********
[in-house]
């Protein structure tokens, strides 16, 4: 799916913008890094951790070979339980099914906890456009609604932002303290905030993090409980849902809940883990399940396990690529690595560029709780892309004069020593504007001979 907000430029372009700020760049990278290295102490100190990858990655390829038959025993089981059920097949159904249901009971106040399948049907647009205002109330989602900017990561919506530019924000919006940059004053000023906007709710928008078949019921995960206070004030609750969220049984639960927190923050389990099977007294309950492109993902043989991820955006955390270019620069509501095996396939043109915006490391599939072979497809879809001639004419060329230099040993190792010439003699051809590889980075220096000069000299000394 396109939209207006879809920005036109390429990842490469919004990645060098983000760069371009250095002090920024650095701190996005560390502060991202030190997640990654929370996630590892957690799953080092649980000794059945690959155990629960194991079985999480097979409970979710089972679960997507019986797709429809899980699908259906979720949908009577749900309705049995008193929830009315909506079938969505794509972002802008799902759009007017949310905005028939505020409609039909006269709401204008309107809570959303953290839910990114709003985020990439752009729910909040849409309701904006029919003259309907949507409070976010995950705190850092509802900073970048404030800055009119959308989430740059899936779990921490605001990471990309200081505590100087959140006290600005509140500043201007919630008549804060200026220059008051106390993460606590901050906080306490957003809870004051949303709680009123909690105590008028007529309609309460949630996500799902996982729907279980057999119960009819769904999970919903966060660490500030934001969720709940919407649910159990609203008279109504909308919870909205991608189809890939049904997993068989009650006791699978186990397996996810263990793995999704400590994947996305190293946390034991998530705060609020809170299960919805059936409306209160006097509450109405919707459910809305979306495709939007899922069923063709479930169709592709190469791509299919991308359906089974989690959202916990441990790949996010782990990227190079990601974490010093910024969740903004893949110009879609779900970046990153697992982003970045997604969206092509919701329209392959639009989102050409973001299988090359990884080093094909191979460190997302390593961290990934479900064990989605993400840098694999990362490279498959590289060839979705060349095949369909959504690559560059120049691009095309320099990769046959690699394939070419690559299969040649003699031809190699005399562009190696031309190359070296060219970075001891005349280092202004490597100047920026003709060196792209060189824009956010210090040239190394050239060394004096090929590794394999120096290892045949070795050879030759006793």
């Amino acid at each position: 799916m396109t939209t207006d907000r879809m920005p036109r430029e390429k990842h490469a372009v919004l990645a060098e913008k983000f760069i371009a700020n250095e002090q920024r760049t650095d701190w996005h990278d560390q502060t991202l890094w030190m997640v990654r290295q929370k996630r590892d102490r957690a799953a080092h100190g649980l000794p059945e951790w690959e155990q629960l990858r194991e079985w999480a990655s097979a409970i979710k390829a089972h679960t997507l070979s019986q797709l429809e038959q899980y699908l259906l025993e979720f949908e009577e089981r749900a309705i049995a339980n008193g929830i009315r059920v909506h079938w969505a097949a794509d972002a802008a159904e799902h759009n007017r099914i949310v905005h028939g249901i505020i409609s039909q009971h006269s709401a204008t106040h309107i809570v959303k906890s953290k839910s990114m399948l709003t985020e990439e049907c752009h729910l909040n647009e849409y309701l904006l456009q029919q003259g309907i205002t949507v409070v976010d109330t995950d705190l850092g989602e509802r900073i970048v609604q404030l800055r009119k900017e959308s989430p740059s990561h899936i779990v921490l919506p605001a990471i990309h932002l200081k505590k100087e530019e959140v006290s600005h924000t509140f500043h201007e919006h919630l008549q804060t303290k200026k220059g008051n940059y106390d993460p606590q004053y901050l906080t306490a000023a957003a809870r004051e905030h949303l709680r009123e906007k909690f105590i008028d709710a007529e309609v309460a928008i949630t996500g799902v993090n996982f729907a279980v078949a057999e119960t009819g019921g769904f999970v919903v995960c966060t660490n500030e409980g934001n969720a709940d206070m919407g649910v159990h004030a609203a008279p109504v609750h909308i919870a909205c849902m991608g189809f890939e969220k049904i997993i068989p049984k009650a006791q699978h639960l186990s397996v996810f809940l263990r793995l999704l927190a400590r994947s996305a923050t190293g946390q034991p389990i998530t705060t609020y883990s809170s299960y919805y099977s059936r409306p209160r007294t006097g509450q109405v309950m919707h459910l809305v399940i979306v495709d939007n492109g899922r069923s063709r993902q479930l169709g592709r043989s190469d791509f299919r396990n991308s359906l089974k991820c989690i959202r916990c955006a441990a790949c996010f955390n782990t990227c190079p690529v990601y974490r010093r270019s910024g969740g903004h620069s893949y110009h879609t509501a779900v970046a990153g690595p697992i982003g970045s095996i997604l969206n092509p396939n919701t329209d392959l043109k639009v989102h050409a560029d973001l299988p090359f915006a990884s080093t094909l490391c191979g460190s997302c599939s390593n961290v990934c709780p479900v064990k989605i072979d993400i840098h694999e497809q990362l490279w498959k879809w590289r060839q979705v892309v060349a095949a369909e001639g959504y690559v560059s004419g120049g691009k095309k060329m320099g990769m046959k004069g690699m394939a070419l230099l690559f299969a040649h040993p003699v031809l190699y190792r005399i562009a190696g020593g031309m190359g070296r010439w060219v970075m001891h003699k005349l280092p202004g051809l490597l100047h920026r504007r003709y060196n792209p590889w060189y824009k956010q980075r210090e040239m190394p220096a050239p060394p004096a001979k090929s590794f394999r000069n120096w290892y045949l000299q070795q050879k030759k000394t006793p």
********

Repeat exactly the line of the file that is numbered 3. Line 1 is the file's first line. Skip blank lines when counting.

């Amino acid at each position: 799916m396109t939209t207006d907000r879809m920005p036109r430029e390429k990842h490469a372009v919004l990645a060098e913008k983000f760069i371009a700020n250095e002090q920024r760049t650095d701190w996005h990278d560390q502060t991202l890094w030190m997640v990654r290295q929370k996630r590892d102490r957690a799953a080092h100190g649980l000794p059945e951790w690959e155990q629960l990858r194991e079985w999480a990655s097979a409970i979710k390829a089972h679960t997507l070979s019986q797709l429809e038959q899980y699908l259906l025993e979720f949908e009577e089981r749900a309705i049995a339980n008193g929830i009315r059920v909506h079938w969505a097949a794509d972002a802008a159904e799902h759009n007017r099914i949310v905005h028939g249901i505020i409609s039909q009971h006269s709401a204008t106040h309107i809570v959303k906890s953290k839910s990114m399948l709003t985020e990439e049907c752009h729910l909040n647009e849409y309701l904006l456009q029919q003259g309907i205002t949507v409070v976010d109330t995950d705190l850092g989602e509802r900073i970048v609604q404030l800055r009119k900017e959308s989430p740059s990561h899936i779990v921490l919506p605001a990471i990309h932002l200081k505590k100087e530019e959140v006290s600005h924000t509140f500043h201007e919006h919630l008549q804060t303290k200026k220059g008051n940059y106390d993460p606590q004053y901050l906080t306490a000023a957003a809870r004051e905030h949303l709680r009123e906007k909690f105590i008028d709710a007529e309609v309460a928008i949630t996500g799902v993090n996982f729907a279980v078949a057999e119960t009819g019921g769904f999970v919903v995960c966060t660490n500030e409980g934001n969720a709940d206070m919407g649910v159990h004030a609203a008279p109504v609750h909308i919870a909205c849902m991608g189809f890939e969220k049904i997993i068989p049984k009650a006791q699978h639960l186990s397996v996810f809940l263990r793995l999704l927190a400590r994947s996305a923050t190293g946390q034991p389990i998530t705060t609020y883990s809170s299960y919805y099977s059936r409306p209160r007294t006097g509450q109405v309950m919707h459910l809305v399940i979306v495709d939007n492109g899922r069923s063709r993902q479930l169709g592709r043989s190469d791509f299919r396990n991308s359906l089974k991820c989690i959202r916990c955006a441990a790949c996010f955390n782990t990227c190079p690529v990601y974490r010093r270019s910024g969740g903004h620069s893949y110009h879609t509501a779900v970046a990153g690595p697992i982003g970045s095996i997604l969206n092509p396939n919701t329209d392959l043109k639009v989102h050409a560029d973001l299988p090359f915006a990884s080093t094909l490391c191979g460190s997302c599939s390593n961290v990934c709780p479900v064990k989605i072979d993400i840098h694999e497809q990362l490279w498959k879809w590289r060839q979705v892309v060349a095949a369909e001639g959504y690559v560059s004419g120049g691009k095309k060329m320099g990769m046959k004069g690699m394939a070419l230099l690559f299969a040649h040993p003699v031809l190699y190792r005399i562009a190696g020593g031309m190359g070296r010439w060219v970075m001891h003699k005349l280092p202004g051809l490597l100047h920026r504007r003709y060196n792209p590889w060189y824009k956010q980075r210090e040239m190394p220096a050239p060394p004096a001979k090929s590794f394999r000069n120096w290892y045949l000299q070795q050879k030759k000394t006793p």